Rachel Licker

Senior climate scientist

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Rachel Licker is a senior climate scientist with the Climate & Energy Program at the Union of Concerned Scientists. In her role, Dr. Licker communicates climate science to policymakers, the public, and the media. She analyzes new developments in climate science and works to defend climate science budgets and programs. See Rachel's full bio.

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5 Great Public Health Resources for Dealing With Extreme Heat

These are five resources that can help you and your loved ones stay safe during an extreme heat event. You can also help keep others in your community safe, for example by checking in on elderly neighbors or other people you know who are particularly vulnerable to heat. Read more >

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Photo: Jonathan Johannes/Flickr

Climate Change and Human Health – The Win-Win of Tackling Air Pollution

The World Health Organization estimates that an alarming 7 million people die prematurely each year as a result of air pollution. To help tackle this issue, this year’s World Environment Day (June 5) is shining a spotlight on this environmental threat and the multiple benefits derived from tackling it. To learn more, I spoke with Sandra Cavalieri, the Coordinator of the Health Initiative of the Climate and Clean Air Coalition’s Secretariat who is contributing to World Environment Day.

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Photo: Jonathan Johannes/Flickr
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Kingfisher, OK, August 19, 2007 -- Children play in flood water from Tropical Storm Erin. Photo: FEMA

The National Climate Assessment Provides Exactly the Information the Country—and Its Leaders—Need to Hear

There’s no option to avoid dealing with climate change—either we work now to mitigate and adapt, or we pay an ever-increasing price in years to come. The NCA4 makes it clear that there are many adverse impacts of climate change that can be limited or avoided if we take immediate action to drastically reduce global warming emissions. Read more >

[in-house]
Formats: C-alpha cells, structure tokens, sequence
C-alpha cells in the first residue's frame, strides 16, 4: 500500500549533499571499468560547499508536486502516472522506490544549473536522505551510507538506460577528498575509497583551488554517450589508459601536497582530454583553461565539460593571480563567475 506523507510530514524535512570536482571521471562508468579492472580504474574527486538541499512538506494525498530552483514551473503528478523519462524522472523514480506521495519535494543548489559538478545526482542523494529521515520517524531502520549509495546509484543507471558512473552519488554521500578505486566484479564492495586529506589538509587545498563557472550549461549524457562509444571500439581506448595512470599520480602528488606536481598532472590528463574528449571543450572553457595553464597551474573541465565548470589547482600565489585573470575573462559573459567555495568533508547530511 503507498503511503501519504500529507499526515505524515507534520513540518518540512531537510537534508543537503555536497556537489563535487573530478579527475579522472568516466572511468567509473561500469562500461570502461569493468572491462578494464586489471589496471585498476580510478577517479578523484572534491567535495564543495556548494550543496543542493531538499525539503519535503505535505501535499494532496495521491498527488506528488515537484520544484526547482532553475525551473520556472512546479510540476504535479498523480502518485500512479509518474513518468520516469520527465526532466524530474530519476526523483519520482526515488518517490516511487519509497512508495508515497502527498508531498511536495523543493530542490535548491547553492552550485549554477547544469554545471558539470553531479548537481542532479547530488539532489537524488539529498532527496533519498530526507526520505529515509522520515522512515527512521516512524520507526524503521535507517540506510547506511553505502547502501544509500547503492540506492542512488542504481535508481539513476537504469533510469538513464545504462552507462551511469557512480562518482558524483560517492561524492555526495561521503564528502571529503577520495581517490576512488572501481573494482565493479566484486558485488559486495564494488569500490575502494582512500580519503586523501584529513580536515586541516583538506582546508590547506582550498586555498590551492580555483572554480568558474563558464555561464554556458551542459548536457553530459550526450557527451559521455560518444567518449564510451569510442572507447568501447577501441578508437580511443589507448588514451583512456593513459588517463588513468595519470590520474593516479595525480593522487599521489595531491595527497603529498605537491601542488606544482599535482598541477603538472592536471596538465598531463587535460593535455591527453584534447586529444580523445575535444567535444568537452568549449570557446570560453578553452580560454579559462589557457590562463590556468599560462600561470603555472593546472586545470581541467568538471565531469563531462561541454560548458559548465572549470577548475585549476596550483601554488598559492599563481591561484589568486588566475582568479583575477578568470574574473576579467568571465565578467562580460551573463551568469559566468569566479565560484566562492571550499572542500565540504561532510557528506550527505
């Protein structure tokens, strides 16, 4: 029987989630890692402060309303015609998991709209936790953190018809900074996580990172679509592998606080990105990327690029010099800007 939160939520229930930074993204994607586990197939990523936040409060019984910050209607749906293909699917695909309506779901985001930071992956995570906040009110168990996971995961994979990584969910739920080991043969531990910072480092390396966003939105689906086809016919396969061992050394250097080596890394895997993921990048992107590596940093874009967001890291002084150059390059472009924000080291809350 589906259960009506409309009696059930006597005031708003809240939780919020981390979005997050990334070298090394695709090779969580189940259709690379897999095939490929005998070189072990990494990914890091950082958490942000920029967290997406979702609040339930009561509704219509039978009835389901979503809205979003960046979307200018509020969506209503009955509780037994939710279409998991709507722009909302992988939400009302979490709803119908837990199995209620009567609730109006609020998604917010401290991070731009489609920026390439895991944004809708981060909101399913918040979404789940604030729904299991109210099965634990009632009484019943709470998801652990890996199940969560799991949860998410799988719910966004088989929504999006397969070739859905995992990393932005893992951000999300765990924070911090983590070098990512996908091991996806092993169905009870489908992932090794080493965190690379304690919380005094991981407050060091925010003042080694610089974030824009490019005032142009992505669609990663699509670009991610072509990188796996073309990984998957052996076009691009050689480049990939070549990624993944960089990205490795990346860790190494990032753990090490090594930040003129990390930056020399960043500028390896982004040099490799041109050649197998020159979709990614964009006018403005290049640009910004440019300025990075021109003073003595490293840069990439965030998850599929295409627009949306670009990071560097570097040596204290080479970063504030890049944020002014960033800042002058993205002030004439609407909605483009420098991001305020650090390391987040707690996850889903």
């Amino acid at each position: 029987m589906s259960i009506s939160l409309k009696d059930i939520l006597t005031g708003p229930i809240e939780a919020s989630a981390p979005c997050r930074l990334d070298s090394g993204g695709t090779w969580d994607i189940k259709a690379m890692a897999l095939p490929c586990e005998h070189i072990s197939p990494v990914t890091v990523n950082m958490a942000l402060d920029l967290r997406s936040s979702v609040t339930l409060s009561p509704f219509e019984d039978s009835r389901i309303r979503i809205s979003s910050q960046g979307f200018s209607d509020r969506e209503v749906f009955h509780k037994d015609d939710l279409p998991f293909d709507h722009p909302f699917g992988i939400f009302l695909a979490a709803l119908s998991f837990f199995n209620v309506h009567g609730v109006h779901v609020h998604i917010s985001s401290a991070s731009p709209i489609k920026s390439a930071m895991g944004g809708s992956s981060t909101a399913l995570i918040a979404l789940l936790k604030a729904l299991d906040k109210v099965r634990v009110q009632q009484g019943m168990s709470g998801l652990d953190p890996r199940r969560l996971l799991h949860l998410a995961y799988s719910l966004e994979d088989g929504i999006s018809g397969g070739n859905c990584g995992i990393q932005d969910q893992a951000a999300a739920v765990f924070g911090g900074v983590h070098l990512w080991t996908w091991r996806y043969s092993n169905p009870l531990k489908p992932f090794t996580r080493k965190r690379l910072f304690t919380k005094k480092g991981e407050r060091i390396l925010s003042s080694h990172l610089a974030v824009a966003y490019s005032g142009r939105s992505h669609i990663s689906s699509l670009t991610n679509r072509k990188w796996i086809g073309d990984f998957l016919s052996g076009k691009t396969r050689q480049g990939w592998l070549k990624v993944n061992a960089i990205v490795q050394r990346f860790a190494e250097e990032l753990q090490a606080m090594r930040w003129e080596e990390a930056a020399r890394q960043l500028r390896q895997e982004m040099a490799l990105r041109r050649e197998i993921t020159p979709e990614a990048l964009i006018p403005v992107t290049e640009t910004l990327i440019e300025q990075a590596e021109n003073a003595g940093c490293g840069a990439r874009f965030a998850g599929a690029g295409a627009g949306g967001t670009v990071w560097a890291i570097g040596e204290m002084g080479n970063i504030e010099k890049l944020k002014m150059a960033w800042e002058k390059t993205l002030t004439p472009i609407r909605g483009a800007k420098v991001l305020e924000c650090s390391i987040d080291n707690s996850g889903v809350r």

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What is the Fourth National Climate Assessment?

The report is a scientific assessment that provides decision-makers with objective information that they can use to decide how to best protect their constituents from heavy rainfall, hurricanes, wildfires, rising seas and other impacts of climate change. Read more >

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Photo: Flickr / Irene / Creative Commons license CC-BY-NC 2.0

Heat Extremes at 1.5°C and 2°C Warming

A key feature of the new IPCC report is its look into how climate change impacts are likely to be different at 1.5°C and 2°C warming above pre-industrial levels. A comparative look at heat extremes at these two warming levels is among the topics covered. The implications of these kind of projected changes – from adverse effects on our health and safety, to creating pre-conditions for large wildfires – are not difficult to envision after the devastating heat waves of 2018.

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Photo: Flickr / Irene / Creative Commons license CC-BY-NC 2.0
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